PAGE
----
Stop nagging me, I’ll get it done soon…

Education, Oxbridge, UCAS

7th August 2018

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You’re probably thinking that with nearly three months until the Oxbridge deadline, talk of procrastination may seem a little premature. Your parents keep asking if you’ve started work on your first draft, and you’ve told them time and again that you’re about to get started, but there’s no point until you’ve finished your important legal work placement/read the authoritative text on Keynesian economics/visited 17 more museums for a bit of background insight.

In your heart of hearts though, you know that the 14th of October will roll around and you will be staring at a blank screen, the flashing cursor taunting you for your lack of discipline. But is it really just laziness that is keeping you from putting pen to paper? Understanding the reasons for procrastination are important for overcoming it, and for gaining insight into how you truly feel about the next stage of your academic career.

A fear of failure

Applying to university is a big deal. Perhaps the biggest deal you’ll have faced yet. Lots of people will have told you about how important this decision is, how much rides on gaining a degree and finding a career. And now you’re being asked to set out everything about yourself on one sheet of A4, and have yourself judged accordingly. It’s easy to see why that might feel a little intimidating.

The great thing is, if you don’t try, you can’t fail. If you thrash out a hasty last minute application and get rejected – at least you can say it was just because you didn’t have time to do it properly. Except we all know that isn’t the case. That the only thing worse than rejection is constantly wondering ‘what could have been’ if you’d put the leg-work in.

If you recognise that deep down it is fear blocking you from making a start – there are three central points to remember:

Failure is rarely permanent. Second chances are actually abundant. And it may be a tired cliché, but when one door closes, another one opens – and being denied one option can open up a range of others. If you can change your mindset from this as an ‘all-or-nothing’ high stakes affair, then you don’t have to fear failure to the same degree.

The UCAS application process is inherently unfair – most application systems are. You are being asked to communicate a nuanced, complicated and dynamic person in 4000 characters. If you are turned down, it’s not you personally that has been rejected; it’s the severely restricted representation of yourself that UCAS allows for. It doesn’t mean you weren’t worthy, just that for some reason you failed to jump through the right hoops this time. In other words, it’s not personal.

Perfectionism isn’t necessary – at least at this stage. Just get something on the page. Everything can be re-drafted, changed, rearranged and perfected at a later stage; for now though, overcoming the psychological barrier of an empty sheet is the most important first step.

This isn’t really what you want

Is there a chance that you haven’t started writing because your heart isn’t really in it? Do your motivations for your course – or your university choice – stem from somewhere outside of yourself? Perhaps it’s a desire to match up to the expectations of your parents or teachers. Perhaps it’s a desire to keep up with your peers, or to maintain a relationship.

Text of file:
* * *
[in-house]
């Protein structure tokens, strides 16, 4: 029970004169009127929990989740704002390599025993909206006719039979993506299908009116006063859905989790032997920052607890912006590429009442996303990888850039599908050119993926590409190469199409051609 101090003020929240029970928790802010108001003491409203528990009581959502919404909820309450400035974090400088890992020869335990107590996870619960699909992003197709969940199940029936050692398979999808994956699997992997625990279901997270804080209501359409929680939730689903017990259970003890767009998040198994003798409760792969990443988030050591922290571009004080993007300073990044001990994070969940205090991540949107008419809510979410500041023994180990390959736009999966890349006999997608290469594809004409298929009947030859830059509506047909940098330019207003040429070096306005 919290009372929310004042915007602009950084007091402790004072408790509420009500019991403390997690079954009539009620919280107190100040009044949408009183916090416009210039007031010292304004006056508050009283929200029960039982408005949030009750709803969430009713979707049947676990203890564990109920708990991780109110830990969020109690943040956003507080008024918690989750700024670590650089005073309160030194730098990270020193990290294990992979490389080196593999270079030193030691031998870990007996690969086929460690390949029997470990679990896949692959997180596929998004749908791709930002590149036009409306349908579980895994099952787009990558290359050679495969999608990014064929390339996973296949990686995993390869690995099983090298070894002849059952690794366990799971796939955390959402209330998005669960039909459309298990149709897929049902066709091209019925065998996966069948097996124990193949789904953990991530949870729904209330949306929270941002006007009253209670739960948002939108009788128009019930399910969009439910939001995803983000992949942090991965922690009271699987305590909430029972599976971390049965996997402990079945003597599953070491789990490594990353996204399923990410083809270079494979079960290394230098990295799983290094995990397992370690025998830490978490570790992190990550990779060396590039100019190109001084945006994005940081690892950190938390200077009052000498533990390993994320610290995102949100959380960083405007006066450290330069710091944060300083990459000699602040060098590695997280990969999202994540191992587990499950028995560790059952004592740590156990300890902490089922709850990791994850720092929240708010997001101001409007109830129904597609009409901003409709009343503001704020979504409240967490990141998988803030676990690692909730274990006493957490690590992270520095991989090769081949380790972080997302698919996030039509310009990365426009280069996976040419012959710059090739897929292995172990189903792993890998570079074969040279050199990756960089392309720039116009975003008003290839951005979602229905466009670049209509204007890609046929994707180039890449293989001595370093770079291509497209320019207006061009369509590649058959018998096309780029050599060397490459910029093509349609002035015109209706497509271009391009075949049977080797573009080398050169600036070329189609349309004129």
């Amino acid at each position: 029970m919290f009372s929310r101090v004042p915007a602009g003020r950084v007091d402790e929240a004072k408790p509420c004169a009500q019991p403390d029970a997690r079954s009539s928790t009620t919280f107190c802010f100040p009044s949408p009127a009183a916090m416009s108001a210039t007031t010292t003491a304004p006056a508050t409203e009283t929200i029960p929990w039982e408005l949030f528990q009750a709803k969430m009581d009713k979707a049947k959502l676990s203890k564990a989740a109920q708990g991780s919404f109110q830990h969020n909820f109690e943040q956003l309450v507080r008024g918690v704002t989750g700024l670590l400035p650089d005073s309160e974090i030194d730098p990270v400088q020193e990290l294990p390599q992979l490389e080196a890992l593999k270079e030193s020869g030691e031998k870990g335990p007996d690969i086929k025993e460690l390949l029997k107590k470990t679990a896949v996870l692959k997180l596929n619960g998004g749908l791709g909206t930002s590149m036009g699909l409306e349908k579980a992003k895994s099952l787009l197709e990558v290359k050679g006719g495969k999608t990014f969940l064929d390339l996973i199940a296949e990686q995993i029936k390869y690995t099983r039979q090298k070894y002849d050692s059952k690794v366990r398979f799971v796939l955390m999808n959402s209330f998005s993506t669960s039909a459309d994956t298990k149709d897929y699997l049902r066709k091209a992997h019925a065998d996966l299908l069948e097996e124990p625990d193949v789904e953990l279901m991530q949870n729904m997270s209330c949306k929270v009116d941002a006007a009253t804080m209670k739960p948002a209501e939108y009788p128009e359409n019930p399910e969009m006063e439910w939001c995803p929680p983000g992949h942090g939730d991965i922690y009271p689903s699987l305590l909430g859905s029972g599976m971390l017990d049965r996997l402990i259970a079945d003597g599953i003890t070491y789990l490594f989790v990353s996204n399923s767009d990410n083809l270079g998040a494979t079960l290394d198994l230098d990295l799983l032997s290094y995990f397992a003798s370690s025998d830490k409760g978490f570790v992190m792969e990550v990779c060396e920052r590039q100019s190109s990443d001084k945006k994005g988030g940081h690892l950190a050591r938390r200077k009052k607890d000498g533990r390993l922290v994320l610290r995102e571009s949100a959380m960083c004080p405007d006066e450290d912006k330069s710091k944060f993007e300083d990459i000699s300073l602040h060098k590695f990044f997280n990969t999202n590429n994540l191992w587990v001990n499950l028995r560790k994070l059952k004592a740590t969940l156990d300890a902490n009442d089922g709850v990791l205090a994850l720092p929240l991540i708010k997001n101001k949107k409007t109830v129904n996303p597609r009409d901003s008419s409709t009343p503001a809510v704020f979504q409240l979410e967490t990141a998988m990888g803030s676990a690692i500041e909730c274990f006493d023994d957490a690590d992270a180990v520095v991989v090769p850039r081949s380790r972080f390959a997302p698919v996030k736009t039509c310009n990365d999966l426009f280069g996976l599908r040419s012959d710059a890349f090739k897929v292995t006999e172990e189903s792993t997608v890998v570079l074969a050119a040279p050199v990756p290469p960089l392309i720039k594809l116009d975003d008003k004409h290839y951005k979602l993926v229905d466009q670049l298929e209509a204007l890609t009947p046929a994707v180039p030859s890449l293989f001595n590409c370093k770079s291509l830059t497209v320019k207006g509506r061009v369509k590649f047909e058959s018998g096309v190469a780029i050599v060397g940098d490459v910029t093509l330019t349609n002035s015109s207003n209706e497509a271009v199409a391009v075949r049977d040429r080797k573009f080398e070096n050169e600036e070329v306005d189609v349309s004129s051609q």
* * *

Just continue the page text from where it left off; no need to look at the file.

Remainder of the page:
For Andrew* it was about maintaining a dream he’d had since he was little, which had changed when he wasn’t looking. ‘I had been involved with cadets since I was young, and it was obvious to me that I was going to pursue an Army-funded degree in engineering, and then join the Corps. I’d repeated this mantra to myself and to other people so many times that the thought of doing anything else had never occurred to me. It was only as I came to the point of writing my statement that I realised that I hadn’t stopped to question whether this was really what was going to make me happy. I ended up changing everything in the space of two weeks – I applied to study creative writing’.

Use the opportunity of writing your personal statement (or not writing it, as the case might be) to truly examine your motivations. This decision has to be about you, and you alone.

You don’t know what you’re doing.

The chances are that you haven’t done this before. Perhaps a CV and a cover letter for a weekend job, but it’s unlikely you’ve written an application of such significance previously. What in the world do they want to know about you?

If it’s any consolation, pretty much everybody is in the same boat right now. The best thing you can do is immerse yourself in the personal statement world for a while. Read everything you can – the good statements, the bad – and judge for yourself what works and what doesn’t. Get something on paper, show it to as many people as possible, take on board their feedback.

Of course, the best people to ask are the professionals (yep, that would be us). With hundreds of successful applicants at their top choice university places, and with consultants who know the conventions of personal statement writing inside-out, Oxbridge Personal Statements are perfectly placed to help you overcome that initial fear of writing, and show you what it is that universities are looking for.

Regardless of why you think you’re procrastinating, it’s time to stop. Pick up a (metaphorical) pen, pick up the phone – do what it takes to get started, and give yourself the best chance of a successful application.